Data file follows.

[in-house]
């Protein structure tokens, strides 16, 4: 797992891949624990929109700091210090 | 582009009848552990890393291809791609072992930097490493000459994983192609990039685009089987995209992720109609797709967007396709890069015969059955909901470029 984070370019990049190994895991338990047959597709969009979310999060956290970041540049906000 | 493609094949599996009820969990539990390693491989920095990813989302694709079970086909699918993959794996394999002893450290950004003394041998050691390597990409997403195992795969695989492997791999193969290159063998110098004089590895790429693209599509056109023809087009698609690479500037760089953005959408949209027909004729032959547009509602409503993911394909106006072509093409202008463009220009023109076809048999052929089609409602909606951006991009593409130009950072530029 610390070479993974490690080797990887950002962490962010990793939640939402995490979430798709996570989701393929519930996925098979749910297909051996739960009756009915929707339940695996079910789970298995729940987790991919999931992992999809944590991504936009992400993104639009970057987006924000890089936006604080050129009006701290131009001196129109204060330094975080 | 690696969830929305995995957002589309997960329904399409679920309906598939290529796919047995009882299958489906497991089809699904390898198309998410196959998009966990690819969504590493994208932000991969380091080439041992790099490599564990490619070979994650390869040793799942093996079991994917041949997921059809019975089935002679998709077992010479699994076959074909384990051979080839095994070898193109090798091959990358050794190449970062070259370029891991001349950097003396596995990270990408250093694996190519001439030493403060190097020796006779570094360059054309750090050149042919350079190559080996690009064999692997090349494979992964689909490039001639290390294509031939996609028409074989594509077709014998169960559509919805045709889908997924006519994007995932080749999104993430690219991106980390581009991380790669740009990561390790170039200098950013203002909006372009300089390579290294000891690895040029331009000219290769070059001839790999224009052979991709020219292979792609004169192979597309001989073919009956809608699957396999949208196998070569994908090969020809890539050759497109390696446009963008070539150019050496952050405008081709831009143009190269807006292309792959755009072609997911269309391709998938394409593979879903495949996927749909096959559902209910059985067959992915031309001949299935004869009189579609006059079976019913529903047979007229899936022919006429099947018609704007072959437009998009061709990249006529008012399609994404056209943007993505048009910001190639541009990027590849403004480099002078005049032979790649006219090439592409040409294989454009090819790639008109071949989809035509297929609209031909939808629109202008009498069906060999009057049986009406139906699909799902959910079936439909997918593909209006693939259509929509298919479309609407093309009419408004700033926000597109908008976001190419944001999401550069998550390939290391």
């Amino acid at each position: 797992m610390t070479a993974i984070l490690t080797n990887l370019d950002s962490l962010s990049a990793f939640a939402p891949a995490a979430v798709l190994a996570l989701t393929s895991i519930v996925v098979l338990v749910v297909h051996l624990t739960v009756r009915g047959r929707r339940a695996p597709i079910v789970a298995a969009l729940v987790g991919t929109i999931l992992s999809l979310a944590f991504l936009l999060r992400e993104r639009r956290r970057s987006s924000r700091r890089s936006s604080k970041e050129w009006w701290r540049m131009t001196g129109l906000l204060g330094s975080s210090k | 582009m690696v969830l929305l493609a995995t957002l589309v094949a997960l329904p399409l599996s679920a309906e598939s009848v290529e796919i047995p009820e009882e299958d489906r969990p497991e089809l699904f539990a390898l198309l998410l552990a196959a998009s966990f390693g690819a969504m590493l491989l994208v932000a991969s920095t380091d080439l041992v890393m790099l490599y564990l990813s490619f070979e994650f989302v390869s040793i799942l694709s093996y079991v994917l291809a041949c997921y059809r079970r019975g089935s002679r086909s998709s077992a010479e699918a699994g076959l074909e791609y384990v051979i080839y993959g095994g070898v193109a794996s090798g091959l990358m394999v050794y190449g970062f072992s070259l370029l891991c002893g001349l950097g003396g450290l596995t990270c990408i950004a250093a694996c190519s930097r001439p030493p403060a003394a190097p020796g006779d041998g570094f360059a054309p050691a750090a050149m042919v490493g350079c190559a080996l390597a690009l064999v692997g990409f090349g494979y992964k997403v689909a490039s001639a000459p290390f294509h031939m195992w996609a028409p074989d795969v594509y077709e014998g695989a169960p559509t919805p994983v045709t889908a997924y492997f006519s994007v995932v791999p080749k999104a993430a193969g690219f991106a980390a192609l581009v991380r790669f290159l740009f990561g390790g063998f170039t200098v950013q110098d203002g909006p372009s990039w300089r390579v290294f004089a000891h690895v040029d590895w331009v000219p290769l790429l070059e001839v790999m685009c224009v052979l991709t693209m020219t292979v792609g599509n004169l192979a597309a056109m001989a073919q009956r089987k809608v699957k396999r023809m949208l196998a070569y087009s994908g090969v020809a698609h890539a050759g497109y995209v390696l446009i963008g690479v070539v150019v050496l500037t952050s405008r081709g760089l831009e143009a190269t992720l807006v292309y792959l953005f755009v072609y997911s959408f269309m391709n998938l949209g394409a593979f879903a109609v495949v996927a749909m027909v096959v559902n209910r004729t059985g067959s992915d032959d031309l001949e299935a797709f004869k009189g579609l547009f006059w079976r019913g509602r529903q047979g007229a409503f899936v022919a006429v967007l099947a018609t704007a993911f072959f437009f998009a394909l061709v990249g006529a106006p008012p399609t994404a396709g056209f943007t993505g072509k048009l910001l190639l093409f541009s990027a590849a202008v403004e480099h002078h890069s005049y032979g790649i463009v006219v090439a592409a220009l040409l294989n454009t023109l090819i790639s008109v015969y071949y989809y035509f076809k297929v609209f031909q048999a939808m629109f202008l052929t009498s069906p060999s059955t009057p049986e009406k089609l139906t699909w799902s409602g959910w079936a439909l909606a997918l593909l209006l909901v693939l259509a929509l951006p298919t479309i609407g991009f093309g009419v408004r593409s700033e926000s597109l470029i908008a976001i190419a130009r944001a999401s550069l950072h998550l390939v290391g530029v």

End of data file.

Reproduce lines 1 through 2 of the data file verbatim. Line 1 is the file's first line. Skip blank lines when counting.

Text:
[in-house]
């Protein structure tokens, strides 16, 4: 797992891949624990929109700091210090 | 582009009848552990890393291809791609072992930097490493000459994983192609990039685009089987995209992720109609797709967007396709890069015969059955909901470029 984070370019990049190994895991338990047959597709969009979310999060956290970041540049906000 | 493609094949599996009820969990539990390693491989920095990813989302694709079970086909699918993959794996394999002893450290950004003394041998050691390597990409997403195992795969695989492997791999193969290159063998110098004089590895790429693209599509056109023809087009698609690479500037760089953005959408949209027909004729032959547009509602409503993911394909106006072509093409202008463009220009023109076809048999052929089609409602909606951006991009593409130009950072530029 610390070479993974490690080797990887950002962490962010990793939640939402995490979430798709996570989701393929519930996925098979749910297909051996739960009756009915929707339940695996079910789970298995729940987790991919999931992992999809944590991504936009992400993104639009970057987006924000890089936006604080050129009006701290131009001196129109204060330094975080 | 690696969830929305995995957002589309997960329904399409679920309906598939290529796919047995009882299958489906497991089809699904390898198309998410196959998009966990690819969504590493994208932000991969380091080439041992790099490599564990490619070979994650390869040793799942093996079991994917041949997921059809019975089935002679998709077992010479699994076959074909384990051979080839095994070898193109090798091959990358050794190449970062070259370029891991001349950097003396596995990270990408250093694996190519001439030493403060190097020796006779570094360059054309750090050149042919350079190559080996690009064999692997090349494979992964689909490039001639290390294509031939996609028409074989594509077709014998169960559509919805045709889908997924006519994007995932080749999104993430690219991106980390581009991380790669740009990561390790170039200098950013203002909006372009300089390579290294000891690895040029331009000219290769070059001839790999224009052979991709020219292979792609004169192979597309001989073919009956809608699957396999949208196998070569994908090969020809890539050759497109390696446009963008070539150019050496952050405008081709831009143009190269807006292309792959755009072609997911269309391709998938394409593979879903495949996927749909096959559902209910059985067959992915031309001949299935004869009189579609006059079976019913529903047979007229899936022919006429099947018609704007072959437009998009061709990249006529008012399609994404056209943007993505048009910001190639541009990027590849403004480099002078005049032979790649006219090439592409040409294989454009090819790639008109071949989809035509297929609209031909939808629109202008009498069906060999009057049986009406139906699909799902959910079936439909997918593909209006693939259509929509298919479309609407093309009419408004700033926000597109908008976001190419944001999401550069998550390939290391």